ST-Line models follow next, with the base model getting 17in alloy wheels, projector headlights, an ST-styled bodykit, a large rear spoiler, sporty suspension and front seats, while the ST-Line X adds electrically folding mirrors, tinted rear windows, climate control, partial leather upholstery and cruise control


People liked the old Fiesta, and it took up residence at the apex of Britain’s sales charts. So it’s justifiable that Ford hasn’t torn everything up and started again with the styling. Instead the designers modernized and evolved the look.

The big news though, is the inside. Everyone knew it had fallen way behind. Gritty blue display screens and a control system modelled on a Motorola RAZR (look it up kids) had long lost their relevance. So that’s where the main changes have gone on.

There’s now a smooth tablet screen, sized according to trim level, decent connectivity, and a completely restyled dash and instrument pack.

The familiar 1.0 three-cylinder remains, in a wide range of turboed outputs up to 140bhp. The old 1.25-litre four is gone, replaced by the three-cylinder in unblown 1.1-litre form. The diesels are 1.6s, up to a stout 120bhp. But no-one much buys Fiesta diesels. All turbocharged cars get six-speed gearboxes, a brand-new one for the petrols.

The suspensions are new, to provide the wider track. That said, they use the same principles: strut front, torsion beam behind. But we see bigger and more sophisticated bushings in many locations aimed at reducing ride harshness while boosting cornering precision. Stiffer arms do the same. Higher-spec dampers keep the motions better controlled. Bigger wheels and uprated brakes help the gripping and the stopping.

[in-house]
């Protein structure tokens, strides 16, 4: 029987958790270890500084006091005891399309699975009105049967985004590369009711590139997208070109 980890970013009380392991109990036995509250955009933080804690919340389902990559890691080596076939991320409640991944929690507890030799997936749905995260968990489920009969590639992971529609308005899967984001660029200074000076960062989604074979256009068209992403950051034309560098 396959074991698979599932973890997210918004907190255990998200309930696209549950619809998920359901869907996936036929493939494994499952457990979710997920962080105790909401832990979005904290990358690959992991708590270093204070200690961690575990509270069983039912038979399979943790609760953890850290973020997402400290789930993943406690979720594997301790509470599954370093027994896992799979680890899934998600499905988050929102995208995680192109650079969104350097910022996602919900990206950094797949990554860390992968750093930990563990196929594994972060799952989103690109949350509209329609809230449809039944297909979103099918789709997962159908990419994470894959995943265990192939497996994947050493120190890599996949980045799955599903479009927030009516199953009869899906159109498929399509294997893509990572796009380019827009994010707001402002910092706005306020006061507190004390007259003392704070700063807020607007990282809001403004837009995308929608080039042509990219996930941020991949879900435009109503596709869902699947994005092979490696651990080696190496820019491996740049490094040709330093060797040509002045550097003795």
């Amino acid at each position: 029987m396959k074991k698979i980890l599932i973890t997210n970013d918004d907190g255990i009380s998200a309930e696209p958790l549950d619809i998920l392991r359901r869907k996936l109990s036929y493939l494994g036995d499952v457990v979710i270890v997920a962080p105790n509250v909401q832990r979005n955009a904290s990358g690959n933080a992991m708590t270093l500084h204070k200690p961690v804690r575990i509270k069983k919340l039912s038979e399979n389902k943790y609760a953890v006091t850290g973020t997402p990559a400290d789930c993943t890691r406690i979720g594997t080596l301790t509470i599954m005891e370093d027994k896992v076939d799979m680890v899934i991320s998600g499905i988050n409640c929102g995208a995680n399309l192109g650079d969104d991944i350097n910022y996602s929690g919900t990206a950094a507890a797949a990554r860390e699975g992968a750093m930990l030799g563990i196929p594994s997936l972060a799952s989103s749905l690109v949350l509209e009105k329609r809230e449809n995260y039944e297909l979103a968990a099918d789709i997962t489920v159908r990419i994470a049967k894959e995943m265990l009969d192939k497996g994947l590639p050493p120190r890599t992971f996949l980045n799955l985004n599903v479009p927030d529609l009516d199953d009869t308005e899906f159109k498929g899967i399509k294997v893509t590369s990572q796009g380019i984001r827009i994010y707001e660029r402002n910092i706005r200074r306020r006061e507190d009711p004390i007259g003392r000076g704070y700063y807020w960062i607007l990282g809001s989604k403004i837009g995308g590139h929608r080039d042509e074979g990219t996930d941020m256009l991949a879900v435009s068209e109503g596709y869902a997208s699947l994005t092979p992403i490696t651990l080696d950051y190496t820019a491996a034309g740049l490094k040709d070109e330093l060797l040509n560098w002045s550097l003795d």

There’s also, standard or optional, lane-keeping assist, lane-departure warning, speed-limit sign recognition, adaptive cruise control, blind-spot warning, and cross-traffic warning for when you’re reversing out of a parking space into the road.

None of those things are unique but for a small car it’s a pretty well-stocked list.


What are the best ways to take care of your new car so it continues looking as good as the day it left the showroom? Here are a few tips on how to take care of your new Fiesta:

  1. Clean the paint of your car with detailing clay – this can remove bonded surface contamination that might be stuck to the paint and can’t be removed with normal washing.
  2. A good coat of wax will help repel water, the harsh elements, pollutants and dead bugs to keep your paintwork looking fresh for longer.
  3. Be sure to know how to clean car windows properly so it’ll be streak-free
  4. Dirt-proof the interiors – using shiny protectants can increase the likelihood of age-related cracks on new vinyl. Instead, use a fabric protector like Scotchgard to keep dirt and pollen from clinging.
  5. Maintain your car regularly – get your car serviced every year and in-between this time, make regular checks to the engine oil, tyre air pressure, battery and air filter.
  6. Invest in specialist Ford GAP Insurance with ALA to protect your new purchase and your investment.
  7. When you invest in the impressive new Ford Fiesta, you’ll have a small hatchback that will make you fall in love with driving again. Follow our car maintenance tips to help make sure your Fiesta looks brand-new for longer.

Source: wikipedia, autosreign,, topgear.